• Roster Commission. Official Roster of the Soldiers of the State of Ohio in the War of the Rebellion. Vol. 9. Cincinnati: Ohio Valley Press, 1889.
  • Stumbo, John C. 1900 U.S. Census. Mason Township, Lawrence County, Ohio. ED 71, sheet 2A. (Showing Mary Kingery Stumbo’s birthdate.)


The Veteran’s Indigent Widow

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John Peter Kingery and Elizabeth Jane Murnahan, my great-great-grandparents, married in Lawrence County, Ohio on 5 September 1861. The United States had been at war with itself for just a few months, and there was still hope that the war would be over soon.

John managed to stay out of the war until August 1864. He might have been drafted or he might have voluntarily enlisted, which would have given him a small bounty. He needed the money. He and Jane (as everyone called her) had one baby and another on the way. John wouldn’t see his daughter Mary until she was almost a year old.

Jane was fortunate that John returned home from serving in the 173rd Ohio Volunteer Infantry, healthier than many of his comrades. But John wasn’t “healthy.” He had spent two months in hospitals in Nashville and Cincinnati from a fever that caused his legs to swell “to unusual size” and his hair to fall out. The pain was severe.

John and Jane’s family grew, but their fortune did not. They had no land and no personal property of value in 1870. In 1900 and 1910, they lived in rented houses. John was a day laborer, a term used in the census to indicate someone who worked for others in an unskilled profession.

After John’s death in 1917, Jane received a pension based on John’s service and disability. Though her file doesn’t mention the amount, it was likely $8 – $12/month. Clearly, Jane wasn’t going to become wealthy — or even financially secure — based on this pension.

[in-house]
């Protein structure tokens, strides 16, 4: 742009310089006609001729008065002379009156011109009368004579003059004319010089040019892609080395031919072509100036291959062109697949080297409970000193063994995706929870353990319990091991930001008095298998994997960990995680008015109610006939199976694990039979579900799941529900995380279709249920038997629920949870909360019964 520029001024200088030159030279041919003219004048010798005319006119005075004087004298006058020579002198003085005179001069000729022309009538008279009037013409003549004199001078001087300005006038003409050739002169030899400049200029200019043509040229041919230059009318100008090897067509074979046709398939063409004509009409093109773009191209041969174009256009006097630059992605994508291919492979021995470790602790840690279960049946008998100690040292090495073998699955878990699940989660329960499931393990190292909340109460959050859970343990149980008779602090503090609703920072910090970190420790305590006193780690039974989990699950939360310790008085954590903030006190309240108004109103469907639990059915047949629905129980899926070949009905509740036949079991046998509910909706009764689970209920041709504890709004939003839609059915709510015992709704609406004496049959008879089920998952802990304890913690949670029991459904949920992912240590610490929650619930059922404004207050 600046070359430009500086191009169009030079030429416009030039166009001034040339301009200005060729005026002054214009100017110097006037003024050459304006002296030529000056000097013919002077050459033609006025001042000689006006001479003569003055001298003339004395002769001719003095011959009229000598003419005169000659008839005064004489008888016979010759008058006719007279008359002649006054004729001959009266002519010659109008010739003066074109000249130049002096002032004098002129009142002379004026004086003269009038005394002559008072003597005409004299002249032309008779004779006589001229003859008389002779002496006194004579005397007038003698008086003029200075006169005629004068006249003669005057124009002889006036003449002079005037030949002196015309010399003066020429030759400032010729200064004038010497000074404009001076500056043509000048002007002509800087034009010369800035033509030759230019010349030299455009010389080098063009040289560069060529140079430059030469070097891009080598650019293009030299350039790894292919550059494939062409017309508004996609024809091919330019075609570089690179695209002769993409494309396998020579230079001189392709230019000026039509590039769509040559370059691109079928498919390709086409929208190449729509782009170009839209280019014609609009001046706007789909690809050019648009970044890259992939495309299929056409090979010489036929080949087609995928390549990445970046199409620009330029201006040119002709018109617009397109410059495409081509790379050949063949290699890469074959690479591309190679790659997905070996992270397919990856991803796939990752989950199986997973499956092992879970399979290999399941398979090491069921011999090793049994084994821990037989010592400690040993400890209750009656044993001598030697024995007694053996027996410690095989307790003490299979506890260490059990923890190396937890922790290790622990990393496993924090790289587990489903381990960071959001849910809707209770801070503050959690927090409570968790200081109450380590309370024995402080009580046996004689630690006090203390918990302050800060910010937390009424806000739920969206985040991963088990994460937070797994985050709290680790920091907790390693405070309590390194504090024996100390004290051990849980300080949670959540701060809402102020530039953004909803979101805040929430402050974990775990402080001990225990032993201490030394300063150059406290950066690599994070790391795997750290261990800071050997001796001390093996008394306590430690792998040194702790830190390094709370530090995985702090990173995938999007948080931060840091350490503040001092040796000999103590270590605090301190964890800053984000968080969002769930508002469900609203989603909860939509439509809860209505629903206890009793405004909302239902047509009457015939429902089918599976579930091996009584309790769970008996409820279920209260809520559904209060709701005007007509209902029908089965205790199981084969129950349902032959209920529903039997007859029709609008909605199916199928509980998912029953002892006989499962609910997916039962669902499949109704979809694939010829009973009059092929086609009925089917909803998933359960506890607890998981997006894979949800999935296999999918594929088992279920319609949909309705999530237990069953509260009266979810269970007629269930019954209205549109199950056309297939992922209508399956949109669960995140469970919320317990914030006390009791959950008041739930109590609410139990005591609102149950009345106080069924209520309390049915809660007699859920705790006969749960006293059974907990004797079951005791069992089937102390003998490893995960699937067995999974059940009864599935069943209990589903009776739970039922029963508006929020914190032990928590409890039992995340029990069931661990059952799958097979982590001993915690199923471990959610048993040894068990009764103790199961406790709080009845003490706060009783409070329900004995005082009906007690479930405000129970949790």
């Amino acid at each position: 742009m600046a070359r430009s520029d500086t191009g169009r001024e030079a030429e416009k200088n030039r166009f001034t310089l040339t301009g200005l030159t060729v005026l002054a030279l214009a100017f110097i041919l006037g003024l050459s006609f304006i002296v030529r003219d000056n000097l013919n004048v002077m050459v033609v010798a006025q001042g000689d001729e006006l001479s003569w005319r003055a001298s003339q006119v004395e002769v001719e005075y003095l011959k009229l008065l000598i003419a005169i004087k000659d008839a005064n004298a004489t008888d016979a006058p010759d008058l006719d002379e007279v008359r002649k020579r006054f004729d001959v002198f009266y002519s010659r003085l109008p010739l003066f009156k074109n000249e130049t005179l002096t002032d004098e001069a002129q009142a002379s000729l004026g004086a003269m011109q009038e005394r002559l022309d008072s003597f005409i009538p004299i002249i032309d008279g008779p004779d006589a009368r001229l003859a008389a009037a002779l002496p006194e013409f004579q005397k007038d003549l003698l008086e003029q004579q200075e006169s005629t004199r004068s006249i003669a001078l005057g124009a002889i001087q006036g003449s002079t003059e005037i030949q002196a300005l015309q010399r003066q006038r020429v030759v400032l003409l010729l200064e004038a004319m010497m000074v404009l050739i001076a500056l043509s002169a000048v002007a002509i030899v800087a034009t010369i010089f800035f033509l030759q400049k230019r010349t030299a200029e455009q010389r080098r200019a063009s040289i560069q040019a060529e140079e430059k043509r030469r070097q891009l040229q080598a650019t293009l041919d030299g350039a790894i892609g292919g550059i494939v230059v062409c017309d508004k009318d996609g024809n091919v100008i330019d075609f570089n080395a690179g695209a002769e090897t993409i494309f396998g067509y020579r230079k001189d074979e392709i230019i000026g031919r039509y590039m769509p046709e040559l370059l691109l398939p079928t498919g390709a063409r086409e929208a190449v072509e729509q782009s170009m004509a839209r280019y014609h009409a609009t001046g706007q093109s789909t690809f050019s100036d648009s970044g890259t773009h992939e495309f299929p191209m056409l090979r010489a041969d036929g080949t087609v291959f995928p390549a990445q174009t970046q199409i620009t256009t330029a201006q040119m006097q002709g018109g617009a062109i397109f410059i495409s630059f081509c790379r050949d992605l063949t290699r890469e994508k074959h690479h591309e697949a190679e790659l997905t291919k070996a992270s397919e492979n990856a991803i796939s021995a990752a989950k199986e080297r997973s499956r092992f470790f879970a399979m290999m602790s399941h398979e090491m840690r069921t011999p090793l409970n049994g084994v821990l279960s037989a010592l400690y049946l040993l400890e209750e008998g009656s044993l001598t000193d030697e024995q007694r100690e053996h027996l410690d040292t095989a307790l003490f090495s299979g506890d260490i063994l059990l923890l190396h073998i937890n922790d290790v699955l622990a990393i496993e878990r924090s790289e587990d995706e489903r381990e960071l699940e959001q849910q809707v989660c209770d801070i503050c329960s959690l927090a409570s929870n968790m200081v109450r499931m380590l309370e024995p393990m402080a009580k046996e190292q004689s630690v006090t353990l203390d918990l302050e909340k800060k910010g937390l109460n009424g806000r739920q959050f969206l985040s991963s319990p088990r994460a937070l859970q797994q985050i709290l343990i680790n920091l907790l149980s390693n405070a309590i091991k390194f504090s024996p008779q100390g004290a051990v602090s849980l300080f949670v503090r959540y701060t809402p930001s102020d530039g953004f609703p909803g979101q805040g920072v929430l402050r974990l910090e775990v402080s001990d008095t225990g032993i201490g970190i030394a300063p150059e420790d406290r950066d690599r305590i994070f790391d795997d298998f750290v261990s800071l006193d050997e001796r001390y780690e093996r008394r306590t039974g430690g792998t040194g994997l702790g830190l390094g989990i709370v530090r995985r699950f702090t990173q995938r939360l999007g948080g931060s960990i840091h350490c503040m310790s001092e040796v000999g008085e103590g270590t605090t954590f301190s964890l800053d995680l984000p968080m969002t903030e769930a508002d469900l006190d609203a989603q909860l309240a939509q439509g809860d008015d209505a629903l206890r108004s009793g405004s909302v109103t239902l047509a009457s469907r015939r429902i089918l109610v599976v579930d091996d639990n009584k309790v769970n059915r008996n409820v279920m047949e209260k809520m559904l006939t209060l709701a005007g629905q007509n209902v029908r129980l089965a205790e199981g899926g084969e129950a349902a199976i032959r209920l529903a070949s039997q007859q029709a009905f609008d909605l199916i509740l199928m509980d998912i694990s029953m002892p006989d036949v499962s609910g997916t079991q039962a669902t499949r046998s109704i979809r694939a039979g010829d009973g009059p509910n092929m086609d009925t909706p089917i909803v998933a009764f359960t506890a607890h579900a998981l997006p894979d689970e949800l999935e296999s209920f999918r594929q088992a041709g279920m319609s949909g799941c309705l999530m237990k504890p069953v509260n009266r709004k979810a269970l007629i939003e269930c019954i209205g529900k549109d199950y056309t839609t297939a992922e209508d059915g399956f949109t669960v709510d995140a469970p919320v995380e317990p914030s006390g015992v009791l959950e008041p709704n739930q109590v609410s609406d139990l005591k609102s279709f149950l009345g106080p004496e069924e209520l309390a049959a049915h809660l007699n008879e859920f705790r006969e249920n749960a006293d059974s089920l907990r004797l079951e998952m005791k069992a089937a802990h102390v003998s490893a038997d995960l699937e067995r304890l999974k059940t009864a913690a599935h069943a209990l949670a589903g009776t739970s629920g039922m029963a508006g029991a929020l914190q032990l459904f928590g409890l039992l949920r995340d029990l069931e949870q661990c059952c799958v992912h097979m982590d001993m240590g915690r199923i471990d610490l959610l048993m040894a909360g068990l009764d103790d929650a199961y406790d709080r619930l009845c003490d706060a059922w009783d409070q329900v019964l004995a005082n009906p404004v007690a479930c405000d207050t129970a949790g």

In 1884, Ohio passed a law allowing county commissioners to pay for the burial of honorably discharged Union veterans who “died without leaving means sufficient to defray funeral expenses.” Later, this law was amended to include veteran’s widows. It was under this law that the Lawrence County Commissioners paid for Jane’s funeral and burial.

Jane Kingery's Burial Record

Jane Kingery’s Burial Record

“…after a careful inquiry into and examination of all the circumstances in the case, do find and report that the said Jane Kingery died on the 12 day of May A.D. 1921; that we have caused her to be buried in a decent and respectable manner in Kingery Cemetery; that the occupation of said decedent while living was Housewife, that the said decedent died in indigent circumstances, that his [sic] family is unable to pay the expenses of the burial…”

We often don’t think about the families of the veterans. What would Jane’s life have been like had John not served or had not become disabled?

John Peter and Elizabeth Jane (Murnahan) Kingery

John Peter and Elizabeth Jane (Murnahan) Kingery


  • Kingery, Jane. Indigent Soldiers Record of Burial. Briggs Lawrence County Public Library.
  • Kingery, John P. Civil War pension file. 173rd Ohio Volunteer Infantry. Application 574110, Certificate 428276.
  • Kingery, John. 1870 U.S. Census. Windsor Township, Lawrence County, Ohio. Page 604.
  • Kingery, John. 1900 U.S. Census. Mason Township, Lawrence County, Ohio. ED 71, sheet 1B.
  • Kingrey, John. 1910 U.S. Census. Windsor Township, Lawrence County, Ohio. ED 107, sheet 6A.
  • Revised Statutes of the State of Ohio, Including All Laws of a General Nature in Force January 1, 1890. Volume II. Cincinnati: Robert Clarke, 1894. (Page 2535, downloaded from Google Books.)

[EDIT: I’ve added a new story that I teased out from John’s pension record, “John, This Is Your Daughter.”]